The bearings in the axle hub of each wheel allow your trailer wheels to move freely with no issues. The bearings occasionally need basic repairs, which usually consists of repacking each hub with lubrication. If bearing issues are caught early, though, you may need to replace the entire hub or axle assembly.
1. Grinding Noises
One of the most obvious signs of failing bearings is noise when you are driving. When pulling the trailer, it's a good idea to periodically turn off the radio and roll down the windows. If you hear grinding, rumbling, squealing, or rattling from the trailer, then the bearings may be going out. You can also stand on the side of the road while an assistant drives by with the trailer if you are concerned that you may not hear any noises while in the vehicle cab.
2. Hub Heat
When the bearings seize due to a lack of lubrication, friction will be an issue when you are hauling the trailer. Friction leads to heat, which is something you can test for if you are concerned about the state of the bearings. Haul the trailer at highway speeds for no more than 10 minutes. Then, stop and place your hand on the hub of each wheel. If the hub is very hot to the touch, it may be time for a bearing repair.
Just because the bearings are failing in one hub doesn't mean that all wheels are equally affected. It's not uncommon for the issue to only affect or to be worse in one wheel compared to the others. When this happens, it may feel as though the trailer is pulling or swaying to one side behind you. You can often feel the drag on the towing vehicle, and you may also be going through more gas than usual due to the drag.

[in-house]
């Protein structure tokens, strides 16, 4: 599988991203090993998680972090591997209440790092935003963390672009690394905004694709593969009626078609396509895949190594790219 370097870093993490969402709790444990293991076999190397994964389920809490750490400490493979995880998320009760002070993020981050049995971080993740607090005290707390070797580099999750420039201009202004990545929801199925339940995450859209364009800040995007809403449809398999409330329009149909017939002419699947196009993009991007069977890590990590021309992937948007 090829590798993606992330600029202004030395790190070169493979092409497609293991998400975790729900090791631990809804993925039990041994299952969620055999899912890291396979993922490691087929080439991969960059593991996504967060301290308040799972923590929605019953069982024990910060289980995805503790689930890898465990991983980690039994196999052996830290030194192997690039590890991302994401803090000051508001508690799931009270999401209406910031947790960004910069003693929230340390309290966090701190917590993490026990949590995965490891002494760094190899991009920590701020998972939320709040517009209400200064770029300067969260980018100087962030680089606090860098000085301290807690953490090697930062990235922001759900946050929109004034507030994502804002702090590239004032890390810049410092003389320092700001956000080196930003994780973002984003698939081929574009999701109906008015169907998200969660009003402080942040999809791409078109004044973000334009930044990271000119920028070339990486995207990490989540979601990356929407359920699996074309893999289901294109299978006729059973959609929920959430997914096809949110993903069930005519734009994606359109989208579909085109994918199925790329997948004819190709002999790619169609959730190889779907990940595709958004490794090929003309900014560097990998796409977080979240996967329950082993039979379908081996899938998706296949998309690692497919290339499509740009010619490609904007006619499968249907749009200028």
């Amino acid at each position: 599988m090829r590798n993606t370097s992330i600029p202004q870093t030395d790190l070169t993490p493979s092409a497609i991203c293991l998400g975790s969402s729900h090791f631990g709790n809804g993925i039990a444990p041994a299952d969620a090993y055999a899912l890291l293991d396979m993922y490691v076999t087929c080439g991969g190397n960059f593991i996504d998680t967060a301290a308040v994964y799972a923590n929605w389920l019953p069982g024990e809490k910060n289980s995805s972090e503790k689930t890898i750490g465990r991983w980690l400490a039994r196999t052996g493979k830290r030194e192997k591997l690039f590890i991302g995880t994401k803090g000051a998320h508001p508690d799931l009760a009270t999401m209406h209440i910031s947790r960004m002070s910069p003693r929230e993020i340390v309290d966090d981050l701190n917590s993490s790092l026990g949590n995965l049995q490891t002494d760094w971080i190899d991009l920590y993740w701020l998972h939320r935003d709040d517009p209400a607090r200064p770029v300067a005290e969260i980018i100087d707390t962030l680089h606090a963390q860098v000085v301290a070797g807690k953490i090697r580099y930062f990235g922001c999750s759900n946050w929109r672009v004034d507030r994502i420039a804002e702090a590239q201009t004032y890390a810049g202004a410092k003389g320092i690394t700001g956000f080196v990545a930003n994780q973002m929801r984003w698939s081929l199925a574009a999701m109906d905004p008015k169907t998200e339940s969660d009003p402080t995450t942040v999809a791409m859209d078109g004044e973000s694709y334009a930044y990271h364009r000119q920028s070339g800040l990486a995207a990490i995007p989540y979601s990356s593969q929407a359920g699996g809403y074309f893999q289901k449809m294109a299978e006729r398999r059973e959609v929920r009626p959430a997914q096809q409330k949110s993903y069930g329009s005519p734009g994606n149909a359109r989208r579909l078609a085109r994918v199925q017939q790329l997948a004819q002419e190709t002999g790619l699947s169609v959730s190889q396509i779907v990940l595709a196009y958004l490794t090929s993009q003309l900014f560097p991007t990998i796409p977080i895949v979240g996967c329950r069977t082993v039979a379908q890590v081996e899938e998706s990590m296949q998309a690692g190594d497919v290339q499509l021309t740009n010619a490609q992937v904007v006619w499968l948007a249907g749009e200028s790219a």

That same friction that leads to heat on the hub can also lead to sparking. Sparks occur when metal rubs on metal, which is what can happen inside the hub if there isn't enough lubrication to allow free motion and keep the bearings from seizing. If you notice sparks from your trailer wheels when you glance in the rearview mirror, it's time to get the trailer to a mechanic as soon as possible.
5. Spin Issues
You can test the hub bearings without ever driving them down the road. Jack up one wheel. Make sure any brakes are disengaged, and then spin the tire. The wheel should move freely on the hub, without any signs of friction or wobbling. Repeat this test for each wheel. If a wheel doesn't spin freely, then the hub needs a bearing repair.
Contact a trailer repair service in your area if you suspect issues with the hub bearings.Share